With the Democrats’ newfound control of the Senate, many have been praising former Georgia House Minority Leader Stacey Abrams for her critical work on voter mobilization, including those in the Asian American community, a group that’s historically been neglected by political campaigns.
The state’s Asian American and Pacific Islander population experienced unprecedented levels of outreach during the most recent election cycle, leading to turnout that broke records and an electorate that had gained enough power to help swing a historically GOP district blue in the general election. But many organizers and politicians across Georgia say that Abrams has long been quietly engaging with the group, targeting them when many continued to treat them as virtually invisible.
Sam Park, a Georgia state representative who once interned for Abrams, told NBC Asian America that as the state's House minority leader from 2011 to 2017, she regularly appeared on Radio Korea to inform the state’s Korean population of what was going on under the Gold Dome.
"Without a doubt in my mind, Stacey Abrams helped transform the electorate in Georgia by organizing and empowering the Asian American community,” Park said.
Georgia’s eligible voter population has surged in size, with Asian Americans being one of its fastest growing demographics, increasing by 47 percent from 2012 to 2018. Abrams, advocates say, has a lot to do with it. With the former state House minority leader at the helm, her two voting rights organizations Fair Fight and The New Georgia Project registered more than 800,000 new voters, with a focus on people of color, in the lead-up to the election.
She also partnered with community-based organizations to increase civic participation among Asian American, immigrant and other communities. And after it was revealed that Georgia had voted for president-elect Joe Biden, making it the first time the state swung blue since 1992, Abrams thanked a variety of organizations for their outreach efforts, including the legal advocacy nonprofit Asian Americans Advancing Justice-Atlanta.
Abrams’ work around voter mobilization was thrust into national spotlight during her gubernatorial run in 2018, when she ran against then-Secretary of State Brian Kemp, who refused to recuse himself from overseeing the election. Abrams, who launched the New Georgia Project in 2013, founded Fair Fight after losing by a slim margin. But her engagement with the Asian American community stretches back several years prior, according to both Park and Lillie Madali, who served as the eastern region co-chair for Filipino Americans for Biden.
“When Stacey Abrams was the State Representative for House District 89 and State House Minority Leader, she was definitely among the few representatives that consistently showed up at AAPI events in the community,” Madli said.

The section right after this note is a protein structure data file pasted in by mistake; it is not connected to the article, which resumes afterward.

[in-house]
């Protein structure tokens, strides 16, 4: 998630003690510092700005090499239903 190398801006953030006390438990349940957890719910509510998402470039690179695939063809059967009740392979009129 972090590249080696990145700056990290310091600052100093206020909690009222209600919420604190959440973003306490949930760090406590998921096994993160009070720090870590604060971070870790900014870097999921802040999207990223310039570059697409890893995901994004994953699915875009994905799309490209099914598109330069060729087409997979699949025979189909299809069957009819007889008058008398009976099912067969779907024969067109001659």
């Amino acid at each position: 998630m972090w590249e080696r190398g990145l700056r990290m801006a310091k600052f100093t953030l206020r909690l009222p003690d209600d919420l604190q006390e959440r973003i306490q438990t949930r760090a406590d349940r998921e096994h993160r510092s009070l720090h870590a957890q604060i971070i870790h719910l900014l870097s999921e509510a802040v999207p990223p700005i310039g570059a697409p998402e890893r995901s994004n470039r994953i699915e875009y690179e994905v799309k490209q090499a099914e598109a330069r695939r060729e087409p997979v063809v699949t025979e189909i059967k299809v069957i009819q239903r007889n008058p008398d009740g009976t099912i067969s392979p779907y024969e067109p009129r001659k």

Madali said she recalls one event in 2013, hosted by the Georgia AAPI Task Force, during which Abrams gave a particularly memorable speech, telling the crowd about the unity she observed in the Asian American community.
“When Stacey Abrams was the state representative for House District 89 and state House minority leader, she was definitely among the few representatives that consistently showed up at AAPI events in the community,” Madali said. “From galas to cultural celebration days, no event was too small for her.”
Abrams also proved instrumental in the careers of many young AAPI including Park, who said that she actively supported and encouraged him during her tenure as leader of the state’s Democratic Caucus.
“She opened the door and invited me to serve as an intern in her office. Not only was that my first foray into the political arena, that was the first time I had ever stepped foot in the Georgia state Capitol,” he said. “Four years later, in 2016, she was one of the few who thought I could unseat a three-term Republican chairwoman.”
Abrams went on to launch the first statewide campaign in Georgia to have a comprehensive Asian American program with an Asian American staff leading a multilingual outreach effort, Park said.
Park won the race, becoming the first Asian American Democrat elected to the Georgia Legislature, as well as the first openly gay legislator to hold that seat. Now, there are a total of five Asian American Democrats serving in the Georgia General Assembly.
Abrams went on to launch the first statewide campaign in Georgia to have a comprehensive Asian American program with an Asian American staff leading a multilingual outreach effort, Park said. On top of it, Abrams never forgot to give credit to Asian American organizations that had been putting in work for years, and driving supporters to local grassroots groups, Aisha Yaqoob Mahmood, director of the Asian American Advocacy Fund, said.
And the community needs to look no further than the election results to find proof of Abrams’ impact, the advocates said. Asian Americans’ turnout was particularly critical in the congressional 7th district, which had voted red for decades past. Data revealed that Asian Americans strongly favored Democrat Carolyn Bourdeaux, making up 150 percent of her winning margin. And outreach played a big role. The study showed that 68 percent of Asian Americans were contacted by a campaign, a political party or a community organization, compared to just over 50 percent of Asian Americans nationwide.
Mahmood calls the turnout from the general election and the January runoff to be a “down-payment” for the coming decade, where communities of color, including Asian Americans, will transition from “being heard to flexing real power.”
“Our communities have always been more tuned in to the campaigns and civic activities that are speaking our languages and values,” she said. “We demonstrated that if you break down engagement barriers and bring an authentic ear to our doorsteps, we’ll turn out.”